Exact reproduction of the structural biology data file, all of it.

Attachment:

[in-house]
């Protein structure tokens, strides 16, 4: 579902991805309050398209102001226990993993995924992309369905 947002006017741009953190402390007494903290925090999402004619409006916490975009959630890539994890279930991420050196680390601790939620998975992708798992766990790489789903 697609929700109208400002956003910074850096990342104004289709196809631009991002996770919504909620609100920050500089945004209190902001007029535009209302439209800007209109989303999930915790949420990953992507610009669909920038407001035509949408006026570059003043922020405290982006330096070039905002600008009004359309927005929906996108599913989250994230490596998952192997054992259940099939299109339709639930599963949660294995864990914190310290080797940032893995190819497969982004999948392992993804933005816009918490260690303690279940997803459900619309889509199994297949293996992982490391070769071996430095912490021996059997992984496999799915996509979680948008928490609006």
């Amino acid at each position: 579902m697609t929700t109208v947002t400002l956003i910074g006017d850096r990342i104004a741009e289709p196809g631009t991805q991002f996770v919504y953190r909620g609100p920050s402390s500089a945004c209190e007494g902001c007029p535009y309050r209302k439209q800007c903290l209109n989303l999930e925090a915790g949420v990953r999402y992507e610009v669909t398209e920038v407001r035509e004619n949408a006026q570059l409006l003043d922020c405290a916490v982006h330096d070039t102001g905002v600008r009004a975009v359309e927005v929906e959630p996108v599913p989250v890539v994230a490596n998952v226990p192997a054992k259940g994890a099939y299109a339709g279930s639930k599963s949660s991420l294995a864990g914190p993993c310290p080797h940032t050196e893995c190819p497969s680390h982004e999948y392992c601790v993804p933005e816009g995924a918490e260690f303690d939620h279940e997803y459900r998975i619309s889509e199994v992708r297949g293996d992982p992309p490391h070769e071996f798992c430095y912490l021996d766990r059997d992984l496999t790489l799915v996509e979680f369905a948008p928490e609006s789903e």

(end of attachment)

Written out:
[in-house]
């Protein structure tokens, strides 16, 4: 579902991805309050398209102001226990993993995924992309369905 947002006017741009953190402390007494903290925090999402004619409006916490975009959630890539994890279930991420050196680390601790939620998975992708798992766990790489789903 697609929700109208400002956003910074850096990342104004289709196809631009991002996770919504909620609100920050500089945004209190902001007029535009209302439209800007209109989303999930915790949420990953992507610009669909920038407001035509949408006026570059003043922020405290982006330096070039905002600008009004359309927005929906996108599913989250994230490596998952192997054992259940099939299109339709639930599963949660294995864990914190310290080797940032893995190819497969982004999948392992993804933005816009918490260690303690279940997803459900619309889509199994297949293996992982490391070769071996430095912490021996059997992984496999799915996509979680948008928490609006």
């Amino acid at each position: 579902m697609t929700t109208v947002t400002l956003i910074g006017d850096r990342i104004a741009e289709p196809g631009t991805q991002f996770v919504y953190r909620g609100p920050s402390s500089a945004c209190e007494g902001c007029p535009y309050r209302k439209q800007c903290l209109n989303l999930e925090a915790g949420v990953r999402y992507e610009v669909t398209e920038v407001r035509e004619n949408a006026q570059l409006l003043d922020c405290a916490v982006h330096d070039t102001g905002v600008r009004a975009v359309e927005v929906e959630p996108v599913p989250v890539v994230a490596n998952v226990p192997a054992k259940g994890a099939y299109a339709g279930s639930k599963s949660s991420l294995a864990g914190p993993c310290p080797h940032t050196e893995c190819p497969s680390h982004e999948y392992c601790v993804p933005e816009g995924a918490e260690f303690d939620h279940e997803y459900r998975i619309s889509e199994v992708r297949g293996d992982p992309p490391h070769e071996f798992c430095y912490l021996d766990r059997d992984l496999t790489l799915v996509e979680f369905a948008p928490e609006s789903e």